13th edition of a unique theatre event in Toronto gives birth to five new politically charged plays.
Theatre isn’t often directly political these days, so an event like Wrecking Ball is very exciting for us political junkies. Wrecking Ball gives five playwrights a theme from current politics and one week to write a short play. Directors and actors then have one week to rehearse. Scripts are in hand on the stage, but the show is more vibrant and alive than any well-polished piece of drama.
Wrecking Ball 13 was part of the Edward Bond Festival, so the theme that was given to them was a Bond quote. I don’t have the exact quote but this description of Bond’s work will give you an idea: “He had been investigating how language, ideas and humanity are being co-opted for rational capitalist means. Bond writes of people being “asleep” to injustices committed around them by being lulled into complacency through both apathy and the media. His work has focused on a projected, prophetic, dystopic vision of Western society.”
The first play was The Anthropocene by Rosa Laborde, directed by Kelli Fox, featuring Dala Badr, Marc Bendavid, Derrick Chua, Miriam Fernandes, Michael Healey, Ann-Marie MacDonald, Tony Nappo, Gord Rand, Rick Roberts and Pamela Sinha, which has got to be one of the largest casts to grace a Wrecking Ball stage. It was a science fiction story set in a future where there is international legislation in place to govern happiness. There was some creepy pedophilia and a crazy Scottish terrorist and it really was as good as all that sounds.
The second play, winning the prize for punniest title (note: there was no actual prize) was Descartes Before the Horse by Djanet Sears, directed by Alisa Palmer and featuring John Blackwood and Karen Robinson. It was a very funny analysis of insidious racism, and the relationship between the two characters was both very relatable and nuanced. It also included a rant on the fracturedness of the left that garnered a huge response from the audience, since most of us, I believe, were frustrated progressives.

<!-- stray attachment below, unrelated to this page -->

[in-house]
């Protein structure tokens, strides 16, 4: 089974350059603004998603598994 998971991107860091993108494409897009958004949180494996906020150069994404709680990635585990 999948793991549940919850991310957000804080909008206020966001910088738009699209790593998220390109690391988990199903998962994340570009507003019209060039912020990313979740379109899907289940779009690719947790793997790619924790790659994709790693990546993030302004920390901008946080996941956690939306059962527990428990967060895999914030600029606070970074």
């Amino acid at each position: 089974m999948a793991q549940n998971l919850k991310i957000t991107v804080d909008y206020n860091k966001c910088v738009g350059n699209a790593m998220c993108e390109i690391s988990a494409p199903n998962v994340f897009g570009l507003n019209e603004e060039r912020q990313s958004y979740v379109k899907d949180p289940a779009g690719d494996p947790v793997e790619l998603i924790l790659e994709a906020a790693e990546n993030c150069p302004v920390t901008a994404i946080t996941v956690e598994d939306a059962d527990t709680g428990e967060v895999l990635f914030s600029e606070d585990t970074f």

Next was Brad Fraser’s The Title’s At The End featuring Ron White and Gavin Crawford, which is a scene between a playwright and an artistic director who is refusing to produce his play because it criticizes the federal government, for fear of losing their funding. This was a ballsy imagination of the scene that must have gone down when Tarragon Theatre decided not to produce a play of Michael Healey’s that had the Prime Minister as a character. The play stands on its own even if you don’t know that context, but given that most of the audience did, it was an incredibly powerful piece.
Tourist Trap, directed by Aaron Willis and featuring Murray Furrow, Sam Khalilieh and Patrick McManus was Jason Sherman’s return to writing for the stage, and also the return of his popular characters Nathan and Izzy, who are Jewish guys touristing in the West Bank. The end was broadcast halfway through, but for a short piece that doesn’t matter so much, and Sherman’s script was sharp and witty.
The final play was Atrocity by Cliff Cardinal, directed by Audrey Dwyer and featuring Colin Doyle, Adam Lazarus, Rick Roberts and Amy Rutherford and it was a large, loud, daring farce. In it, a veteran returns home from war and immediately murders his own son. It gets even darker from there and had the audience in stitches of horrified laughter. I don’t think anyone in that theatre will ever look at silly string the same way again.
Interspersed throughout the evening were readings of Edward Bond’s poetry by Lauren Brotman, Jack Grinhaus and Ann-Marie MacDonald, a story read by Edward Bond himself, and an original composition by Samuel Sholdice that he wrote for a production of one of Bond’s plays. The readings were nice and the music was lush and epic.
Wrecking Ball doesn’t happen on any regular schedule, but I really look forward to the next one, whenever it may be. It brings together the best theatre artists in the country got to tell tales of real relevance to our lives.
Photo of Gavin Crawford & Ron White by by Keith Barker